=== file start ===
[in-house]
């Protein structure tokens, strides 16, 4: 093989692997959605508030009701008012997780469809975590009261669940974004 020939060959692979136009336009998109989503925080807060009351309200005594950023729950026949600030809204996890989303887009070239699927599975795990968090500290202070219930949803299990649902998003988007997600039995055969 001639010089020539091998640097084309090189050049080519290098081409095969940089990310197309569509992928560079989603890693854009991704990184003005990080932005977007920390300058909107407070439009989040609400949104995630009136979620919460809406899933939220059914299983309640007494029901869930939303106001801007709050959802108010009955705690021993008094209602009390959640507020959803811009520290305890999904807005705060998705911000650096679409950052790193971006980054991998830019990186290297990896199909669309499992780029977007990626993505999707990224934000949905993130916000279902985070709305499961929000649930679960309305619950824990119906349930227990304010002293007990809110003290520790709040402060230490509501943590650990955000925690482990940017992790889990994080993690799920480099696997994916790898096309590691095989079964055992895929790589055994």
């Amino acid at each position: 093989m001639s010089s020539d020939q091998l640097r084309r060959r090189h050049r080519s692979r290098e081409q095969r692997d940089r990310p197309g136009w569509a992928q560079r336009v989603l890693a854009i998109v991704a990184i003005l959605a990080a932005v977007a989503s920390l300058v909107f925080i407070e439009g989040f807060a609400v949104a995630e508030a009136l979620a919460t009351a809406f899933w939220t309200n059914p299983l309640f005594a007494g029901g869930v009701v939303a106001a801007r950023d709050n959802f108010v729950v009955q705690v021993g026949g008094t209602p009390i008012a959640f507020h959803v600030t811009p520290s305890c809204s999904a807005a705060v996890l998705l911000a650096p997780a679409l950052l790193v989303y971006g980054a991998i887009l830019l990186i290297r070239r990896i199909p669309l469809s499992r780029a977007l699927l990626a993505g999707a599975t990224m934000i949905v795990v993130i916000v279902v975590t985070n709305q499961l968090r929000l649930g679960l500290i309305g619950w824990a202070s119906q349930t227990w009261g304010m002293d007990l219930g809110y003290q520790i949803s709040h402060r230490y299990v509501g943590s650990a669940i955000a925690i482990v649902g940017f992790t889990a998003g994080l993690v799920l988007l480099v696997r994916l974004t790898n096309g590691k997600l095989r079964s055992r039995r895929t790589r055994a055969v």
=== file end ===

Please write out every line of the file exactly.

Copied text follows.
[in-house]
């Protein structure tokens, strides 16, 4: 093989692997959605508030009701008012997780469809975590009261669940974004 020939060959692979136009336009998109989503925080807060009351309200005594950023729950026949600030809204996890989303887009070239699927599975795990968090500290202070219930949803299990649902998003988007997600039995055969 001639010089020539091998640097084309090189050049080519290098081409095969940089990310197309569509992928560079989603890693854009991704990184003005990080932005977007920390300058909107407070439009989040609400949104995630009136979620919460809406899933939220059914299983309640007494029901869930939303106001801007709050959802108010009955705690021993008094209602009390959640507020959803811009520290305890999904807005705060998705911000650096679409950052790193971006980054991998830019990186290297990896199909669309499992780029977007990626993505999707990224934000949905993130916000279902985070709305499961929000649930679960309305619950824990119906349930227990304010002293007990809110003290520790709040402060230490509501943590650990955000925690482990940017992790889990994080993690799920480099696997994916790898096309590691095989079964055992895929790589055994």
């Amino acid at each position: 093989m001639s010089s020539d020939q091998l640097r084309r060959r090189h050049r080519s692979r290098e081409q095969r692997d940089r990310p197309g136009w569509a992928q560079r336009v989603l890693a854009i998109v991704a990184i003005l959605a990080a932005v977007a989503s920390l300058v909107f925080i407070e439009g989040f807060a609400v949104a995630e508030a009136l979620a919460t009351a809406f899933w939220t309200n059914p299983l309640f005594a007494g029901g869930v009701v939303a106001a801007r950023d709050n959802f108010v729950v009955q705690v021993g026949g008094t209602p009390i008012a959640f507020h959803v600030t811009p520290s305890c809204s999904a807005a705060v996890l998705l911000a650096p997780a679409l950052l790193v989303y971006g980054a991998i887009l830019l990186i290297r070239r990896i199909p669309l469809s499992r780029a977007l699927l990626a993505g999707a599975t990224m934000i949905v795990v993130i916000v279902v975590t985070n709305q499961l968090r929000l649930g679960l500290i309305g619950w824990a202070s119906q349930t227990w009261g304010m002293d007990l219930g809110y003290q520790i949803s709040h402060r230490y299990v509501g943590s650990a669940i955000a925690i482990v649902g940017f992790t889990a998003g994080l993690v799920l988007l480099v696997r994916l974004t790898n096309g590691k997600l095989r079964s055992r039995r895929t790589r055994a055969v």